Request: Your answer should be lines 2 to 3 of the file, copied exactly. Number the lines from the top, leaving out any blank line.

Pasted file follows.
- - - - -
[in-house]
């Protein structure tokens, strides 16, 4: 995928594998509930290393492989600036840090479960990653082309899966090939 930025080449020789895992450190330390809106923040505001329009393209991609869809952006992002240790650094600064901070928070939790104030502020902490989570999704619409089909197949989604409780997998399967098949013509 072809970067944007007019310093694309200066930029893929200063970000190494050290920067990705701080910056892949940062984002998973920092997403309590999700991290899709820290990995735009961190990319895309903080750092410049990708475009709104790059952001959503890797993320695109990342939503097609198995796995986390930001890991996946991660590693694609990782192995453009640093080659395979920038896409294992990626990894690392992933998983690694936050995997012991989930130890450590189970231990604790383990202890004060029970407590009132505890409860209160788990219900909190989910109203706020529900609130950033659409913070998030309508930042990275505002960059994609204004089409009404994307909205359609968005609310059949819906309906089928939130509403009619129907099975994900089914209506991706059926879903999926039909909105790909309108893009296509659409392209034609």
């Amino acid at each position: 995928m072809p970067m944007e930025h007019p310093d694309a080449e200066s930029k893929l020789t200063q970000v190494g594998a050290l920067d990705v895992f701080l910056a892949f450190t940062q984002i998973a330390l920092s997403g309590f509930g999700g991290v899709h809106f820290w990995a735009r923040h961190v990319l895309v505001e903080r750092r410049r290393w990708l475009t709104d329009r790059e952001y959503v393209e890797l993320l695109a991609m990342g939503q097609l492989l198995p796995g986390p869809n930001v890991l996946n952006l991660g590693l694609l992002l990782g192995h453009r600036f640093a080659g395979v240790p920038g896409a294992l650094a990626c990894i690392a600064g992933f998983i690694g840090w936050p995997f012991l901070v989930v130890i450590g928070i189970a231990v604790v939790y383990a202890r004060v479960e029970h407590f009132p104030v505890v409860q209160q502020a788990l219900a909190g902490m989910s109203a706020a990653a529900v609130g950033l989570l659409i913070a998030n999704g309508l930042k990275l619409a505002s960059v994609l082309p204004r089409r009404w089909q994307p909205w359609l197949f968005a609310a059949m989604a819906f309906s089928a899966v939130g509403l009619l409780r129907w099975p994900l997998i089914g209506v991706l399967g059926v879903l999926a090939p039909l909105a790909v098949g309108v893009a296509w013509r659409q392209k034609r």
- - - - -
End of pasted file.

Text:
């Protein structure tokens, strides 16, 4: 995928594998509930290393492989600036840090479960990653082309899966090939 930025080449020789895992450190330390809106923040505001329009393209991609869809952006992002240790650094600064901070928070939790104030502020902490989570999704619409089909197949989604409780997998399967098949013509 072809970067944007007019310093694309200066930029893929200063970000190494050290920067990705701080910056892949940062984002998973920092997403309590999700991290899709820290990995735009961190990319895309903080750092410049990708475009709104790059952001959503890797993320695109990342939503097609198995796995986390930001890991996946991660590693694609990782192995453009640093080659395979920038896409294992990626990894690392992933998983690694936050995997012991989930130890450590189970231990604790383990202890004060029970407590009132505890409860209160788990219900909190989910109203706020529900609130950033659409913070998030309508930042990275505002960059994609204004089409009404994307909205359609968005609310059949819906309906089928939130509403009619129907099975994900089914209506991706059926879903999926039909909105790909309108893009296509659409392209034609």
């Amino acid at each position: 995928m072809p970067m944007e930025h007019p310093d694309a080449e200066s930029k893929l020789t200063q970000v190494g594998a050290l920067d990705v895992f701080l910056a892949f450190t940062q984002i998973a330390l920092s997403g309590f509930g999700g991290v899709h809106f820290w990995a735009r923040h961190v990319l895309v505001e903080r750092r410049r290393w990708l475009t709104d329009r790059e952001y959503v393209e890797l993320l695109a991609m990342g939503q097609l492989l198995p796995g986390p869809n930001v890991l996946n952006l991660g590693l694609l992002l990782g192995h453009r600036f640093a080659g395979v240790p920038g896409a294992l650094a990626c990894i690392a600064g992933f998983i690694g840090w936050p995997f012991l901070v989930v130890i450590g928070i189970a231990v604790v939790y383990a202890r004060v479960e029970h407590f009132p104030v505890v409860q209160q502020a788990l219900a909190g902490m989910s109203a706020a990653a529900v609130g950033l989570l659409i913070a998030n999704g309508l930042k990275l619409a505002s960059v994609l082309p204004r089409r009404w089909q994307p909205w359609l197949f968005a609310a059949m989604a819906f309906s089928a899966v939130g509403l009619l409780r129907w099975p994900l997998i089914g209506v991706l399967g059926v879903l999926a090939p039909l909105a790909v098949g309108v893009a296509w013509r659409q392209k034609r």